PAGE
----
Mandarin Chinese and demanding academics
Crowded building means some students take gym on Saturday
At the High School for Dual Language and Asian Studies, all students are expected to speak, read and write in English and Chinese by the time they graduate. It is an academically demanding school where teens are required to study Mandarin daily and take four years of math and science. Attendance is near perfect, as is the four-year graduation rate.
The school day is long, with some students beginning at 7:15 a.m. and ending at 4 p.m. Ninth and 10th grades are “foundation years,” says longtime principal Li Yan. They are designed to help students build proficiency in their second language to allow everyone to take classes together in 11th and 12th grades.
Native English speakers take a double period of Chinese every day all four years, and all other subjects are taught in English, at first, until children are more familiar with the new language. The reverse is true for native Chinese speakers, who take double periods of English. In their second year, children should are able to write one-page compositions in the new language, said a school administrator.
Although most of the students are of Chinese heritage, African Americans, whites and Latinos make up about 15 percent of the enrollment.
Ideally, dual language classes are a 50/50 split of native Chinese and native English speakers, but native English speakers make up roughly two-thirds of the school population, Yan says. About one-third of the teachers are fluent in Mandarin.
The new Asian immigrant population at the school is declining, Yan says. As a result, teachers are changing how they deliver lessons, from the more lecture-based style used in China to the more discussion-based style students are used to from their middle schools in New York.
The shift has not been welcome by all teachers, and their discontent shows up on school surveys. “If you want to move a school and get better every year, you have to make changes,” Yan says. “Change is never easy.”
The school reached 100 percent on its four-year graduation rate for the first time in 2017. This is significant given its mostly low-income population. Almost all children are prepared for college-level work, as shown on tests developed by City University of New York.
One element of college readiness can be seen in the school culture outside the classroom. Students seek help from older students, who serve as peer mentors, and are encouraged to make appointments with teachers for tutoring. Yan says they also meet in student-led study groups during their free periods. Working in study groups and asking for help are skills that have been shown to be helpful in college, according to an article in the Wall Street Journal that cites several research studies.
While in high school, students may take college classes at New York University, Borough of Manhattan Community College, Baruch or Hunter. NYU undergraduates provide assistance with writing. The Chinese American Planning Council (CPC) offers work opportunities and an after-school program.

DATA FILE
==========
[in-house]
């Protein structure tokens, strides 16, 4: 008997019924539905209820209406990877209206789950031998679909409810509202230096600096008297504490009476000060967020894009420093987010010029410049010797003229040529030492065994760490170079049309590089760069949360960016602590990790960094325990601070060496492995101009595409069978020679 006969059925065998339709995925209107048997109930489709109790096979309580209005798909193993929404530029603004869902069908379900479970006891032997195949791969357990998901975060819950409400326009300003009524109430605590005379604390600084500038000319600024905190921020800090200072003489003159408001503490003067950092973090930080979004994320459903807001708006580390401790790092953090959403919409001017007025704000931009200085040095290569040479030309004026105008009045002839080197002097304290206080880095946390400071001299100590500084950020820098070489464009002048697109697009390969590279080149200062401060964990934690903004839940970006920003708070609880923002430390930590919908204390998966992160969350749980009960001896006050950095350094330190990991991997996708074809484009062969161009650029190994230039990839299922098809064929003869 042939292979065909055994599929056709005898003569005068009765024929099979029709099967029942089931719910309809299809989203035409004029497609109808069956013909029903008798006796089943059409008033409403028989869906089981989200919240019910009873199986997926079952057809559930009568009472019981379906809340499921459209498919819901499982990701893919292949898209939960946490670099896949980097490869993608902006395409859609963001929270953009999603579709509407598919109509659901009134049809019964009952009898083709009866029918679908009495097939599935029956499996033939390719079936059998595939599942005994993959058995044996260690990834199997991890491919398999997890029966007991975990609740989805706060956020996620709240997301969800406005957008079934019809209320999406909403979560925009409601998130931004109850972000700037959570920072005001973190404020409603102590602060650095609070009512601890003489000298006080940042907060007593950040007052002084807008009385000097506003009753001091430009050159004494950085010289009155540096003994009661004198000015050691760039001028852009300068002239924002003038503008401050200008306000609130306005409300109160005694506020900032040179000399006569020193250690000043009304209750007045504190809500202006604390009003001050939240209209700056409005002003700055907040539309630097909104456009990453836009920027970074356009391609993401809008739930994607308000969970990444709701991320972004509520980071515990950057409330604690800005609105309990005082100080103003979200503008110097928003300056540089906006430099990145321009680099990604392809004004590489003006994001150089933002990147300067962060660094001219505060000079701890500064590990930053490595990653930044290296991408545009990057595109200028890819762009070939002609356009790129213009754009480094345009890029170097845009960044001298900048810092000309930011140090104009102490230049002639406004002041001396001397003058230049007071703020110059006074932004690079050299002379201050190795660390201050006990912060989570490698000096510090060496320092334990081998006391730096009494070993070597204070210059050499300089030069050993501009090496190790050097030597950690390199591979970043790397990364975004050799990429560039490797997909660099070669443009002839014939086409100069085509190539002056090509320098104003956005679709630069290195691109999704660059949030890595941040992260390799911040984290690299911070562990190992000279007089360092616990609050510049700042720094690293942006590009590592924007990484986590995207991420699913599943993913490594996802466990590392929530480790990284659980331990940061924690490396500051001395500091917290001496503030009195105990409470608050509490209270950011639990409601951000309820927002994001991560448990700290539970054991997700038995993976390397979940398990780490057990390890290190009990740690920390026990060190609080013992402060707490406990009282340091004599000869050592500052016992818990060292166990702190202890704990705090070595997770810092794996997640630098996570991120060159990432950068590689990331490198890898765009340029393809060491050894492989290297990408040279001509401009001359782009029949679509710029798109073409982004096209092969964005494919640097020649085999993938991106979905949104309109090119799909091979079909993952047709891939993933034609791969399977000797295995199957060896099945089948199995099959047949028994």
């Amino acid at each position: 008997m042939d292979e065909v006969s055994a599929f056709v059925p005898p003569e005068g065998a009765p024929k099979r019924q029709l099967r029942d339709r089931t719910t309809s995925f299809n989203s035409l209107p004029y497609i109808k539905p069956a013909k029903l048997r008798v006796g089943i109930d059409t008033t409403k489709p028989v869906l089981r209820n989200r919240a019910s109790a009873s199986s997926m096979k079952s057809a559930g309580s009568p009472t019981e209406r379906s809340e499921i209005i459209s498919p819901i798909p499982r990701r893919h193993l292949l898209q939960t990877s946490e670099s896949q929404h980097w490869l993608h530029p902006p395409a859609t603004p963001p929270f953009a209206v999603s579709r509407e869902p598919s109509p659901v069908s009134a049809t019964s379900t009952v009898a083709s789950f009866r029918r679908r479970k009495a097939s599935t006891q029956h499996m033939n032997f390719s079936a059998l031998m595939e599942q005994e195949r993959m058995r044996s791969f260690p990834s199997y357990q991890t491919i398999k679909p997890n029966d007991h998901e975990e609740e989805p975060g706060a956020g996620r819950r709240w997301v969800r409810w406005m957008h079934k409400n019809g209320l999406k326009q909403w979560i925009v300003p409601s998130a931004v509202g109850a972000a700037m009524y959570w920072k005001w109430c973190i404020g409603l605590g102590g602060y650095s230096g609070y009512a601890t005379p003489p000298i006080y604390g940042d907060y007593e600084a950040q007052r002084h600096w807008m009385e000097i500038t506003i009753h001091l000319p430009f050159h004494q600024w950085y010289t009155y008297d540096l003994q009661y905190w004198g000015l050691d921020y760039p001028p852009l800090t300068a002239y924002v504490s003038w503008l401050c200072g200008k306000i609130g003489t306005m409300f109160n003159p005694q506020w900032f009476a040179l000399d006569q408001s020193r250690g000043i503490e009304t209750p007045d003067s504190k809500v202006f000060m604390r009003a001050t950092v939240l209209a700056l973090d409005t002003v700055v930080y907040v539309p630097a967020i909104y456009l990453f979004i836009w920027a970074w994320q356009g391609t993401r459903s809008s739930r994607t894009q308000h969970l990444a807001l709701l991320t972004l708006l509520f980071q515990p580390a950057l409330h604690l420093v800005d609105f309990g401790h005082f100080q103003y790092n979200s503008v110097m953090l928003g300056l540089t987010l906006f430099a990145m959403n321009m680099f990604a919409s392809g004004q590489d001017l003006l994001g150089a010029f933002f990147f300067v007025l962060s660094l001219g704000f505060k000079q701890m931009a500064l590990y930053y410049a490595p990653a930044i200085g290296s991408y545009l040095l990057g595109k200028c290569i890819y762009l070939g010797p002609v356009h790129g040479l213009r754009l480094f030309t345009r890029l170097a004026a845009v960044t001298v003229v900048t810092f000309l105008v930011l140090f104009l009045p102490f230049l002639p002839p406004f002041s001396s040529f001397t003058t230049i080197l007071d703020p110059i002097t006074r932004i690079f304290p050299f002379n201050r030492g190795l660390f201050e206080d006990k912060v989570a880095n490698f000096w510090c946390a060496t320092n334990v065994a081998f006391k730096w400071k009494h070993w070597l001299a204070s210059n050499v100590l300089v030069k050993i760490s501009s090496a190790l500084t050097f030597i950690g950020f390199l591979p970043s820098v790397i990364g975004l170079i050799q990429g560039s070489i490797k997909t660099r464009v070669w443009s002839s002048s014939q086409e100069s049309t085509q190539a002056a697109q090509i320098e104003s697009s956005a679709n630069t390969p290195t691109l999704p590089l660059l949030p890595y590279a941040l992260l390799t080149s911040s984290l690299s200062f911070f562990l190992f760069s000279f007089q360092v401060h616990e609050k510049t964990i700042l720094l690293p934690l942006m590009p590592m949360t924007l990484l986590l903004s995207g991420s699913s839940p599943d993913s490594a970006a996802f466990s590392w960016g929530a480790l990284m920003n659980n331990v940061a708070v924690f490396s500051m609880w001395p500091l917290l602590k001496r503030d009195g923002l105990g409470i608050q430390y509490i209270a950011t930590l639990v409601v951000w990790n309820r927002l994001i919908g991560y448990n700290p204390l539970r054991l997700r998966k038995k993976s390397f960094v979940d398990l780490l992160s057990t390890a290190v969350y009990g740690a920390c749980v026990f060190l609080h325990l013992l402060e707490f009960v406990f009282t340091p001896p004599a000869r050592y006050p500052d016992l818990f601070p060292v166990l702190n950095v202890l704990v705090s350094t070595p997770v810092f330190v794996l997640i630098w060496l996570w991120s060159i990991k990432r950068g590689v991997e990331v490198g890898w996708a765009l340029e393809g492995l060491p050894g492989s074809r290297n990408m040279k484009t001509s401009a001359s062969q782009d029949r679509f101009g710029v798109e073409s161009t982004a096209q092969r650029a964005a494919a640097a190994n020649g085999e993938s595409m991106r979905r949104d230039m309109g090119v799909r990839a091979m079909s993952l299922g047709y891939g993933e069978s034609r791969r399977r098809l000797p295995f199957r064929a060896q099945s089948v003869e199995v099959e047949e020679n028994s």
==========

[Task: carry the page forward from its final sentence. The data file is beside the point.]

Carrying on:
The school was founded in 2003 and moved into the old Seward Park High School building in 2004. It occupies the fifth floor and shares the building with four other schools: New Design High School, Essex Street Academy, Lower Manhattan Arts Academy and Urban Assembly Academy of Government and Law.
HSDLAS uses one section of the cafeteria and the swimming pool. There are two gymnasiums, but some children must take gym on Saturday due to scheduling, according to an administrator. Students from all five schools may join PSAL sports teams.
Top graduates have gone on to Massachusetts Institute of Technology and NYU, and have won scholarships for Georgetown and Cornell. Many go on to CUNY colleges.
ADMISSIONS: Screened for language and academics. The school seeks a mix of native English and native Chinese speaker. Students should have strong grades of between 80-100 in all subjects, and standardized test scores between Level 2-4. Also suggested are a writing sample, recommendations and copies of awards and/or achievements. (Lydie Raschka, web reports and interviews, March 2018)
Safety & Vibe
Faculty & Staff
Computer ScienceNot offered in 2019-20
Advanced Foreign Language
AP/IB Arts, English, History or Social Science
AP/IB Math or Science
MusicNot offered in 2019-20
Programs & AdmissionsFrom the 2021 High School Directory
High School for Dual Language and Asian Studies
OfferingsFrom the 2021 High School Directory
Advanced Placement (AP) courses
AP Statistics, AP Chinese Language and Culture, AP English Language and Composition, AP Biology, AP Chemistry, AP Calculus AB, AP United States History, AP Environmental Science
Boys PSAL teams
Badminton, Baseball, Basketball, Bowling, Handball, Volleyball, Wrestling
Girls PSAL teams
Badminton, Basketball, Bowling, Softball, Swimming, Table Tennis, Tennis, Volleyball, Wrestling
Contact & Location
350 Grand Street
Manhattan NY 10002
Trains: , to Grand St; , , , to Delancey St-Essex St
Buses: B39, M103, M14A, M14D, M15, M15-SBS, M21, M22, M9
This school shares the Seward Park Educational Campus with four other schools